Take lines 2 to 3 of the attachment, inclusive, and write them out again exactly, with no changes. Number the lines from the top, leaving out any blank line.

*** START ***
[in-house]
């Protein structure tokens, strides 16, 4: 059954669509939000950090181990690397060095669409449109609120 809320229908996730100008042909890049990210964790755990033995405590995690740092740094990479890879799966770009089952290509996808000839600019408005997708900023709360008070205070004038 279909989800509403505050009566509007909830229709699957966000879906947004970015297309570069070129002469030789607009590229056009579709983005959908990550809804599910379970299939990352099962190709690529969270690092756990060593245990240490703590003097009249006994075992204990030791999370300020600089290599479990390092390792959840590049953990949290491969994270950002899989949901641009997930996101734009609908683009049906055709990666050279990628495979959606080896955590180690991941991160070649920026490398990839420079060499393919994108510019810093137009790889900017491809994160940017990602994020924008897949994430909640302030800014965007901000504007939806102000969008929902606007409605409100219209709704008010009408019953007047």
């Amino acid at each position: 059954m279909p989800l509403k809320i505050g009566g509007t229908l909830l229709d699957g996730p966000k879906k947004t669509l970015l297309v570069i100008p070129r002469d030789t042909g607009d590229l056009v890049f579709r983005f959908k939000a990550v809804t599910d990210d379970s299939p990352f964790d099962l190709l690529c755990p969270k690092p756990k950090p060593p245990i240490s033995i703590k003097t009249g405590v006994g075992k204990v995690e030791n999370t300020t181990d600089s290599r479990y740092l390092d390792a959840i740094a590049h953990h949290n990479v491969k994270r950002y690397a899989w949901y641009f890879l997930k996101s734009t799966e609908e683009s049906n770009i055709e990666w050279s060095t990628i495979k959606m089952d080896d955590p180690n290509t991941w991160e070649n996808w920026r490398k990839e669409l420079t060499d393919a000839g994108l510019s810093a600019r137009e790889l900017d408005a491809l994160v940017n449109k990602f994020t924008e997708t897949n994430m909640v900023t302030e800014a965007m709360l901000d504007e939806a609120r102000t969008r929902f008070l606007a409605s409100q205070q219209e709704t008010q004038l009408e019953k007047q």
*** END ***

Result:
């Protein structure tokens, strides 16, 4: 059954669509939000950090181990690397060095669409449109609120 809320229908996730100008042909890049990210964790755990033995405590995690740092740094990479890879799966770009089952290509996808000839600019408005997708900023709360008070205070004038 279909989800509403505050009566509007909830229709699957966000879906947004970015297309570069070129002469030789607009590229056009579709983005959908990550809804599910379970299939990352099962190709690529969270690092756990060593245990240490703590003097009249006994075992204990030791999370300020600089290599479990390092390792959840590049953990949290491969994270950002899989949901641009997930996101734009609908683009049906055709990666050279990628495979959606080896955590180690991941991160070649920026490398990839420079060499393919994108510019810093137009790889900017491809994160940017990602994020924008897949994430909640302030800014965007901000504007939806102000969008929902606007409605409100219209709704008010009408019953007047």
């Amino acid at each position: 059954m279909p989800l509403k809320i505050g009566g509007t229908l909830l229709d699957g996730p966000k879906k947004t669509l970015l297309v570069i100008p070129r002469d030789t042909g607009d590229l056009v890049f579709r983005f959908k939000a990550v809804t599910d990210d379970s299939p990352f964790d099962l190709l690529c755990p969270k690092p756990k950090p060593p245990i240490s033995i703590k003097t009249g405590v006994g075992k204990v995690e030791n999370t300020t181990d600089s290599r479990y740092l390092d390792a959840i740094a590049h953990h949290n990479v491969k994270r950002y690397a899989w949901y641009f890879l997930k996101s734009t799966e609908e683009s049906n770009i055709e990666w050279s060095t990628i495979k959606m089952d080896d955590p180690n290509t991941w991160e070649n996808w920026r490398k990839e669409l420079t060499d393919a000839g994108l510019s810093a600019r137009e790889l900017d408005a491809l994160v940017n449109k990602f994020t924008e997708t897949n994430m909640v900023t302030e800014a965007m709360l901000d504007e939806a609120r102000t969008r929902f008070l606007a409605s409100q205070q219209e709704t008010q004038l009408e019953k007047q």